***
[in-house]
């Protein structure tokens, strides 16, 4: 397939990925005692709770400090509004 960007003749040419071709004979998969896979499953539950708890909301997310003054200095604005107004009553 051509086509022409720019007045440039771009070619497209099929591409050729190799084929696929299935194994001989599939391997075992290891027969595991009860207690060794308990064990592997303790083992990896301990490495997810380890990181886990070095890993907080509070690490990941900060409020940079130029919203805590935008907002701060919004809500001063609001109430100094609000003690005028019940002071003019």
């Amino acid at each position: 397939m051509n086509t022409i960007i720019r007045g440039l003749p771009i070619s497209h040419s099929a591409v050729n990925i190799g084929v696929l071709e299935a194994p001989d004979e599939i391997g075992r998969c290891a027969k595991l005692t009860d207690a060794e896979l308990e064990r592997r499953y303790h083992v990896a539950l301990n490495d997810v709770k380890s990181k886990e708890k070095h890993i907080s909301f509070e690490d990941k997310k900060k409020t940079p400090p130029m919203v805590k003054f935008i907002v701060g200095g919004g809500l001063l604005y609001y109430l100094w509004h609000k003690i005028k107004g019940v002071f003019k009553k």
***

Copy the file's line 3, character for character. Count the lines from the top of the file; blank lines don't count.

């Amino acid at each position: 397939m051509n086509t022409i960007i720019r007045g440039l003749p771009i070619s497209h040419s099929a591409v050729n990925i190799g084929v696929l071709e299935a194994p001989d004979e599939i391997g075992r998969c290891a027969k595991l005692t009860d207690a060794e896979l308990e064990r592997r499953y303790h083992v990896a539950l301990n490495d997810v709770k380890s990181k886990e708890k070095h890993i907080s909301f509070e690490d990941k997310k900060k409020t940079p400090p130029m919203v805590k003054f935008i907002v701060g200095g919004g809500l001063l604005y609001y109430l100094w509004h609000k003690i005028k107004g019940v002071f003019k009553k």